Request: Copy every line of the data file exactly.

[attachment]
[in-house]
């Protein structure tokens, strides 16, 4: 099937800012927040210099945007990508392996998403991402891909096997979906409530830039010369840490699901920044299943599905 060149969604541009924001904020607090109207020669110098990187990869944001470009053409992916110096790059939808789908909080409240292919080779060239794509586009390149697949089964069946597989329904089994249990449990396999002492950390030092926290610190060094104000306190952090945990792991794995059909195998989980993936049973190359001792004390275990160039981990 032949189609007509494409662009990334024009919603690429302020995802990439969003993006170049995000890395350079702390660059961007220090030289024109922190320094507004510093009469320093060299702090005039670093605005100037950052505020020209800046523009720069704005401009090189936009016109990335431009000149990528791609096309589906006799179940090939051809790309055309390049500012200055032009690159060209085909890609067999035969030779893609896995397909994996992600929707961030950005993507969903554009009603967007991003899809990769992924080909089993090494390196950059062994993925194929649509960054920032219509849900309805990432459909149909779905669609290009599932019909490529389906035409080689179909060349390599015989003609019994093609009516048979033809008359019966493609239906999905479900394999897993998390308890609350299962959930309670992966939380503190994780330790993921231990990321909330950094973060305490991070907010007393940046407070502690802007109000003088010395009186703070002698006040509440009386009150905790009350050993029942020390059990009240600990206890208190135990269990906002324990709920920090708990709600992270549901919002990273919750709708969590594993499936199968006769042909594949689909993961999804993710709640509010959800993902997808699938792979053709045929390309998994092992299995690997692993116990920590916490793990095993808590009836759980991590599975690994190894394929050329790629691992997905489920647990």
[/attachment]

[in-house]
């Protein structure tokens, strides 16, 4: 099937800012927040210099945007990508392996998403991402891909096997979906409530830039010369840490699901920044299943599905 060149969604541009924001904020607090109207020669110098990187990869944001470009053409992916110096790059939808789908909080409240292919080779060239794509586009390149697949089964069946597989329904089994249990449990396999002492950390030092926290610190060094104000306190952090945990792991794995059909195998989980993936049973190359001792004390275990160039981990 032949189609007509494409662009990334024009919603690429302020995802990439969003993006170049995000890395350079702390660059961007220090030289024109922190320094507004510093009469320093060299702090005039670093605005100037950052505020020209800046523009720069704005401009090189936009016109990335431009000149990528791609096309589906006799179940090939051809790309055309390049500012200055032009690159060209085909890609067999035969030779893609896995397909994996992600929707961030950005993507969903554009009603967007991003899809990769992924080909089993090494390196950059062994993925194929649509960054920032219509849900309805990432459909149909779905669609290009599932019909490529389906035409080689179909060349390599015989003609019994093609009516048979033809008359019966493609239906999905479900394999897993998390308890609350299962959930309670992966939380503190994780330790993921231990990321909330950094973060305490991070907010007393940046407070502690802007109000003088010395009186703070002698006040509440009386009150905790009350050993029942020390059990009240600990206890208190135990269990906002324990709920920090708990709600992270549901919002990273919750709708969590594993499936199968006769042909594949689909993961999804993710709640509010959800993902997808699938792979053709045929390309998994092992299995690997692993116990920590916490793990095993808590009836759980991590599975690994190894394929050329790629691992997905489920647990």